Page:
Also known as a lancelet, amphioxus is a small, fishlike invertebrate about 2-3 inches long. Common in shallow marine waters, it burrows in the sand and filters nutrients from the water. What makes this humble creature so intriguing to scientists is its unique status as the closest living invertebrate relative of backboned animals.
Though amphioxus lacks the eyes, ears, or paired limbs of its more advanced cousins, it does share some key traits with vertebrates. Its body plan is similar to that of a vertebrate, with an elongated body, a tail, and muscles arranged in segments. Amphioxus also has a nerve tube running the length of its body, supported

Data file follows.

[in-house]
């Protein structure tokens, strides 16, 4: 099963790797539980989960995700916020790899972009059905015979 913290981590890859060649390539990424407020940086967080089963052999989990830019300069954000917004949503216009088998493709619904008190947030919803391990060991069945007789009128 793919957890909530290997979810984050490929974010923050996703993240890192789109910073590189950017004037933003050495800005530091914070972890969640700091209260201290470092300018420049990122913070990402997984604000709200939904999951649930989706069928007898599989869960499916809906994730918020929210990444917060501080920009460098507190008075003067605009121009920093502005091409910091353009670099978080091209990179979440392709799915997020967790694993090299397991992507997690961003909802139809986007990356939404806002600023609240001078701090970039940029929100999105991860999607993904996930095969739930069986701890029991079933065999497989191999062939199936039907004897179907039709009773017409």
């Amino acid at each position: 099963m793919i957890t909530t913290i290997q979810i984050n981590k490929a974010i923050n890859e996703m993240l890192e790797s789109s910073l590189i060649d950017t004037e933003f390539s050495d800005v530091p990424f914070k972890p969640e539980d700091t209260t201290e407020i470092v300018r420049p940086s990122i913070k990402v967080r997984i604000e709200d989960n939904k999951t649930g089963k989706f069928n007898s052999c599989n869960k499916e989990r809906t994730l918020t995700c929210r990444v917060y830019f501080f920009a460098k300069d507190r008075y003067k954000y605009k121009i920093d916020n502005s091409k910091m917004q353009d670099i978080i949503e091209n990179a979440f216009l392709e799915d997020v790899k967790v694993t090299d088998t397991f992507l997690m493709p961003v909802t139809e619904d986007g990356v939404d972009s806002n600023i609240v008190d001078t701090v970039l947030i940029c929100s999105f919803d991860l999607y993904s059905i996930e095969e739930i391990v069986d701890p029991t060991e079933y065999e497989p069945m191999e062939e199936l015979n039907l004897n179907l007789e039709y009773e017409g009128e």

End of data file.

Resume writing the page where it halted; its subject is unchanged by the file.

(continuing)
by a flexible rod called a notochord. These structures are much like the spinal cord and backbone found in
Though the evolutionary paths of amphioxus and the vertebrates separated about 520 million years ago, scientists can look to amphioxus for clues about what the ancestor of vertebrates might have been like. In
2008, scientists began comparing the genetic makeup, or genome, of amphioxus with that of vertebrates and
discovered that they were remarkably alike. Even though vertebrates are more complex, they didn’t
create many new genes to get that way. Instead, they simply duplicated old genes or combined them in new
ways. Researchers believe amphioxus genes have much more to reveal about how the backboned animals of today evolved from such humble beginnings.